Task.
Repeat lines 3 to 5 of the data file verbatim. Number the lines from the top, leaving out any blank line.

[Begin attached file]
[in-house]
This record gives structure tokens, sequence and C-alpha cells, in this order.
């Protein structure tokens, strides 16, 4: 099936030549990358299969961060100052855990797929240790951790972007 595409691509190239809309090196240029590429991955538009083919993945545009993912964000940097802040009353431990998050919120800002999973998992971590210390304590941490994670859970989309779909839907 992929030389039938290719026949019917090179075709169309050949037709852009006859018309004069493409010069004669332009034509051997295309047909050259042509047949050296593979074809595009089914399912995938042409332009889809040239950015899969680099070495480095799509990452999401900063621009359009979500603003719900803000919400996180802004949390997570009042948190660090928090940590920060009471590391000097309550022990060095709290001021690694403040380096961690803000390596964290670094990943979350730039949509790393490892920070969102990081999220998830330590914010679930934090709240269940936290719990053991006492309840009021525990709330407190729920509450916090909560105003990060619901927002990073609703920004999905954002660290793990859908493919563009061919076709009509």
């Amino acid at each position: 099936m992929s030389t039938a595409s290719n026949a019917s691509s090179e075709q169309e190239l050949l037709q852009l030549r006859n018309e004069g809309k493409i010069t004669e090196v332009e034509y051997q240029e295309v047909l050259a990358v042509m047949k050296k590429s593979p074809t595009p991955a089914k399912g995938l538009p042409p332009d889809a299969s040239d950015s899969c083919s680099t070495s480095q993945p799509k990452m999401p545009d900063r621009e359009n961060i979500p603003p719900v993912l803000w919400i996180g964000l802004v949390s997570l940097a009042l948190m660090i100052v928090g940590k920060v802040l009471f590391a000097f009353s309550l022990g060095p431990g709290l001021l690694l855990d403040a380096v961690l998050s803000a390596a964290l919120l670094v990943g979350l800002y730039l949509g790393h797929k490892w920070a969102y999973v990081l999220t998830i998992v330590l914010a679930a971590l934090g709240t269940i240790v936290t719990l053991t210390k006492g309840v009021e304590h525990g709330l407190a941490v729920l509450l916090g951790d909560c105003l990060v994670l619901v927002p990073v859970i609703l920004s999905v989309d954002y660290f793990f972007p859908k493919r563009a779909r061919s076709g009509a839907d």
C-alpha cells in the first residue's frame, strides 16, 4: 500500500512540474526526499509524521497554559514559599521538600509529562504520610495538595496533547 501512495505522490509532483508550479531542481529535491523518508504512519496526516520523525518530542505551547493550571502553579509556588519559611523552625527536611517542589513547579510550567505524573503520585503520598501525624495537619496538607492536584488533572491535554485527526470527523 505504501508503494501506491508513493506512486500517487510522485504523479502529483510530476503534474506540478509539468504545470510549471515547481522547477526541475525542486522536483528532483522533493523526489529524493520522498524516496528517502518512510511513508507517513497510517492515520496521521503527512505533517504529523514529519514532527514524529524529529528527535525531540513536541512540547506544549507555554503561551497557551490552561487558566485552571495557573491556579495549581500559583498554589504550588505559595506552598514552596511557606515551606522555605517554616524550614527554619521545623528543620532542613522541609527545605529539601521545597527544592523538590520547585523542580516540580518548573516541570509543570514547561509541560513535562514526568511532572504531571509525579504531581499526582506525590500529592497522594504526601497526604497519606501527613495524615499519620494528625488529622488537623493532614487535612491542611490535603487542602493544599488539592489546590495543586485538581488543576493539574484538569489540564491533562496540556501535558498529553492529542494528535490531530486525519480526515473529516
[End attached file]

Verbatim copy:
């Protein structure tokens, strides 16, 4: 099936030549990358299969961060100052855990797929240790951790972007 595409691509190239809309090196240029590429991955538009083919993945545009993912964000940097802040009353431990998050919120800002999973998992971590210390304590941490994670859970989309779909839907 992929030389039938290719026949019917090179075709169309050949037709852009006859018309004069493409010069004669332009034509051997295309047909050259042509047949050296593979074809595009089914399912995938042409332009889809040239950015899969680099070495480095799509990452999401900063621009359009979500603003719900803000919400996180802004949390997570009042948190660090928090940590920060009471590391000097309550022990060095709290001021690694403040380096961690803000390596964290670094990943979350730039949509790393490892920070969102990081999220998830330590914010679930934090709240269940936290719990053991006492309840009021525990709330407190729920509450916090909560105003990060619901927002990073609703920004999905954002660290793990859908493919563009061919076709009509």
């Amino acid at each position: 099936m992929s030389t039938a595409s290719n026949a019917s691509s090179e075709q169309e190239l050949l037709q852009l030549r006859n018309e004069g809309k493409i010069t004669e090196v332009e034509y051997q240029e295309v047909l050259a990358v042509m047949k050296k590429s593979p074809t595009p991955a089914k399912g995938l538009p042409p332009d889809a299969s040239d950015s899969c083919s680099t070495s480095q993945p799509k990452m999401p545009d900063r621009e359009n961060i979500p603003p719900v993912l803000w919400i996180g964000l802004v949390s997570l940097a009042l948190m660090i100052v928090g940590k920060v802040l009471f590391a000097f009353s309550l022990g060095p431990g709290l001021l690694l855990d403040a380096v961690l998050s803000a390596a964290l919120l670094v990943g979350l800002y730039l949509g790393h797929k490892w920070a969102y999973v990081l999220t998830i998992v330590l914010a679930a971590l934090g709240t269940i240790v936290t719990l053991t210390k006492g309840v009021e304590h525990g709330l407190a941490v729920l509450l916090g951790d909560c105003l990060v994670l619901v927002p990073v859970i609703l920004s999905v989309d954002y660290f793990f972007p859908k493919r563009a779909r061919s076709g009509a839907d």
C-alpha cells in the first residue's frame, strides 16, 4: 500500500512540474526526499509524521497554559514559599521538600509529562504520610495538595496533547 501512495505522490509532483508550479531542481529535491523518508504512519496526516520523525518530542505551547493550571502553579509556588519559611523552625527536611517542589513547579510550567505524573503520585503520598501525624495537619496538607492536584488533572491535554485527526470527523 505504501508503494501506491508513493506512486500517487510522485504523479502529483510530476503534474506540478509539468504545470510549471515547481522547477526541475525542486522536483528532483522533493523526489529524493520522498524516496528517502518512510511513508507517513497510517492515520496521521503527512505533517504529523514529519514532527514524529524529529528527535525531540513536541512540547506544549507555554503561551497557551490552561487558566485552571495557573491556579495549581500559583498554589504550588505559595506552598514552596511557606515551606522555605517554616524550614527554619521545623528543620532542613522541609527545605529539601521545597527544592523538590520547585523542580516540580518548573516541570509543570514547561509541560513535562514526568511532572504531571509525579504531581499526582506525590500529592497522594504526601497526604497519606501527613495524615499519620494528625488529622488537623493532614487535612491542611490535603487542602493544599488539592489546590495543586485538581488543576493539574484538569489540564491533562496540556501535558498529553492529542494528535490531530486525519480526515473529516